ViaSat Pays $568M to Buy WildBlue and Connect Its Satellite With High-Speed Internet Customers

Satellite Communications specialist ViaSat Inc. (NASDAQ: VSAT) says it is buying WildBlue Communications, a suburban Denver company that provides high-speed Internet access to mostly rural areas in a cash-and-stock deal valued at $568 million.

Until now, Carlsbad, CA-based ViaSat has specialized in developing satellite-based communications hardware and software, including modems, radios, and ground stations, for use by military and commercial satellite customers. But in a sharp departure from its business strategy, ViaSat announced plans in early 2008 to build and launch its own $450 million communications satellite to provide high-speed Internet service. The company said at the time that its system is designed to provide faster broadband speeds than existing satellite-based cable and DSL providers, at the same cost.

ViaSat CEO Mark Dankberg says in a statement that the two companies have been close partners for nearly a decade, and integrating ViaSat and its ground network technology with WildBlue’s Internet platform helps to reduce the business risk of its satellite venture. “Joining forces with ViaSat provides fast and efficient access to next-generation capacity for the WildBlue business and its subscribers,” Dankberg says.

The deal also apparently helps relieve Colorado’s Liberty Media of its ownership stake in WildBlue, according to press reports. Liberty Media, which owns a 37 percent stake in WildBlue through Liberty Entertainment, has been spinning off some operations to ease its potential acquisition of DirecTV Group, the largest provider of satellite-TV service in the U.S.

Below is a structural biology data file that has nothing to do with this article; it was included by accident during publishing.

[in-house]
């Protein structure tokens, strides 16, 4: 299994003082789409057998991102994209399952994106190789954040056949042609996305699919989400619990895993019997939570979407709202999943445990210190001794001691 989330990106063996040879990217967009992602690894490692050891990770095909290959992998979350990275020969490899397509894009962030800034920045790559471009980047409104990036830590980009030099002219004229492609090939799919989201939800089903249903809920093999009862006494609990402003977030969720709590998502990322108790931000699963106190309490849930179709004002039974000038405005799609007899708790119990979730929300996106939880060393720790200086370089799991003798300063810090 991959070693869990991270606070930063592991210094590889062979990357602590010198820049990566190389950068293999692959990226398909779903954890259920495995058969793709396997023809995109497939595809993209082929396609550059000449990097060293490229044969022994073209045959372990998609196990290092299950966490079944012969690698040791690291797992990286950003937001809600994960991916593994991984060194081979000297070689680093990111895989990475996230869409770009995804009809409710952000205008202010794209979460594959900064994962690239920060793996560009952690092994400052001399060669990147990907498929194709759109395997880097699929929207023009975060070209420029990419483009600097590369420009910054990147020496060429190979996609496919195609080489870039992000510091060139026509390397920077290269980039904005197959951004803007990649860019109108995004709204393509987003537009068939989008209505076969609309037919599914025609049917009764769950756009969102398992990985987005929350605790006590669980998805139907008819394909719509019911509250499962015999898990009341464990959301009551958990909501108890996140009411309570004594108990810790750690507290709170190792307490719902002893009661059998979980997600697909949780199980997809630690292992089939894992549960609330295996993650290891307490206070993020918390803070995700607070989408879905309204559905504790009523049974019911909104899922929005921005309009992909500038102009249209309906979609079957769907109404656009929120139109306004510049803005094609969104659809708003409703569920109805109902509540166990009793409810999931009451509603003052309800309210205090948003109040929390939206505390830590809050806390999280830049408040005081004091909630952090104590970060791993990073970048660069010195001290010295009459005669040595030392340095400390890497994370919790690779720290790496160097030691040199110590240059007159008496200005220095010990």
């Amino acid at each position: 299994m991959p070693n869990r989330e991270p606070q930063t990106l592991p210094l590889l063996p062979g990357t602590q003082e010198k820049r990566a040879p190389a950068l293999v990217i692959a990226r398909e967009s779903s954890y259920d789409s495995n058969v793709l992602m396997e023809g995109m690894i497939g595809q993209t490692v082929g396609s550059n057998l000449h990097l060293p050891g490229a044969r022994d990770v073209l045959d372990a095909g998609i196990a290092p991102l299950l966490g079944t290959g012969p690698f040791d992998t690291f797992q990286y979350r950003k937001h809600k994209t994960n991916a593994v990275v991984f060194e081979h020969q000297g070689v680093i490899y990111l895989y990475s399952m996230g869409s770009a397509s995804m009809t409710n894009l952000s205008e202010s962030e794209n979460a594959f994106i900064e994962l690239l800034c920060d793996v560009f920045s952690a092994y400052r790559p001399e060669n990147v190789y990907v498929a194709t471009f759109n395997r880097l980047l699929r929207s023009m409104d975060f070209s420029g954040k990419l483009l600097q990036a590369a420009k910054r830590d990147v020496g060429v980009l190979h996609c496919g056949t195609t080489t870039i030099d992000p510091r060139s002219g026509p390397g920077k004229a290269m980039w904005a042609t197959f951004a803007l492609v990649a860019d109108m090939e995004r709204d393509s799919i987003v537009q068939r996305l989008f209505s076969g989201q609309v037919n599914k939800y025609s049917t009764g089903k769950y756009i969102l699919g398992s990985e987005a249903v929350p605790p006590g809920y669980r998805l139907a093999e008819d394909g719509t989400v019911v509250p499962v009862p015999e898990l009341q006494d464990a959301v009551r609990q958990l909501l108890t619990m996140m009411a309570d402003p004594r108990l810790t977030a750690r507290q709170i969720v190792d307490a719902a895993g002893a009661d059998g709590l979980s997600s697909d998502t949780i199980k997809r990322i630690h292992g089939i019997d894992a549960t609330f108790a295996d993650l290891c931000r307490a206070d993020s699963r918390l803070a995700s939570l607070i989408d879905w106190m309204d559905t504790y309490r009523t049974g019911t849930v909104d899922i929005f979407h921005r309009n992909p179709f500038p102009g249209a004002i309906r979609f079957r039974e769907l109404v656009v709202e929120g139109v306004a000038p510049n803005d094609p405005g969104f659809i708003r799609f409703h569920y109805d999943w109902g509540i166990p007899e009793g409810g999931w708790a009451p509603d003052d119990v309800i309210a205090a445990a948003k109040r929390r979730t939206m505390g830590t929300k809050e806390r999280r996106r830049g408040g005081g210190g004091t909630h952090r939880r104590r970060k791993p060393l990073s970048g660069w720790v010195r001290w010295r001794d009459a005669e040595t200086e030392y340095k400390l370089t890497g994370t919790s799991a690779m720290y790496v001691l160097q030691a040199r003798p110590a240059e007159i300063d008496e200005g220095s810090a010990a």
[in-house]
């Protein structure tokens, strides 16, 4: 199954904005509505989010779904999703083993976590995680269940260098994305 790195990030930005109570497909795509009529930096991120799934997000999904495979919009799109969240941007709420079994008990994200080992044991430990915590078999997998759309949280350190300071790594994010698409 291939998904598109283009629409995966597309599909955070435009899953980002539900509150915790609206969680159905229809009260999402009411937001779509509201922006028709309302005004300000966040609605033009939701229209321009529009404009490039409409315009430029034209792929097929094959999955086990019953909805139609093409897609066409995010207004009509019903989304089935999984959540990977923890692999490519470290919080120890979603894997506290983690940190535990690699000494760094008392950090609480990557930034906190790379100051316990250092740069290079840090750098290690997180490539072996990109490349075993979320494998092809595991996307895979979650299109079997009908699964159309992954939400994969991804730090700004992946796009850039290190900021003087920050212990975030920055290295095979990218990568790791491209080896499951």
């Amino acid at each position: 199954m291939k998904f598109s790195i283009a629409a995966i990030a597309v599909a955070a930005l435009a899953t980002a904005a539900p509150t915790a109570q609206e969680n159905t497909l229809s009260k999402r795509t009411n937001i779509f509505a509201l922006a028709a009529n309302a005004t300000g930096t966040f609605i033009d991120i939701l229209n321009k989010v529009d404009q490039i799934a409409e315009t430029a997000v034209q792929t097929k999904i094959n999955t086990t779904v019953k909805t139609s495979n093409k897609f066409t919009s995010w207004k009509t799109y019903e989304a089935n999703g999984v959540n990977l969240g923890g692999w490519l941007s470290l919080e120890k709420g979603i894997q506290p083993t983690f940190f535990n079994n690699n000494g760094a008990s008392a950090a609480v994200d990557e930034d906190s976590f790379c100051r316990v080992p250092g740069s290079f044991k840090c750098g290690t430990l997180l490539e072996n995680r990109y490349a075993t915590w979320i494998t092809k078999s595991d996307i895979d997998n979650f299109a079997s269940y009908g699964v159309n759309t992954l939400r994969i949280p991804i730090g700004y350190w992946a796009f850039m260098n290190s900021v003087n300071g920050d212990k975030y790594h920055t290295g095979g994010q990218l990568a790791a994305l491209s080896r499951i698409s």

Since 2005, WildBlue has become one of the top 20 broadband Internet service providers in the U.S., with over 400,000 customers, according to ViaSat.

The Carlsbad company said last year it plans to launch its satellite in early 2011. ViaSat said at the time that its “ViaSat-1” would be built by a subsidiary of Loral Space & Communications, and would become the North American counterpart to Eutelsat’s high capacity Ka-band broadband satellite planned for Europe, which is set for launch next year.

ViaSat says it anticpates the deal, when completed, will consist of $443 million in cash and $125 million in newly issued ViaSat shares. The company also says the deal will be subject to regulatory clearance and other conditions, and is expected to close before April 2.

Bruce V. Bigelow was the editor of Xconomy San Diego from 2008 to 2018. Read more about his life and work here. Follow @bvbigelow

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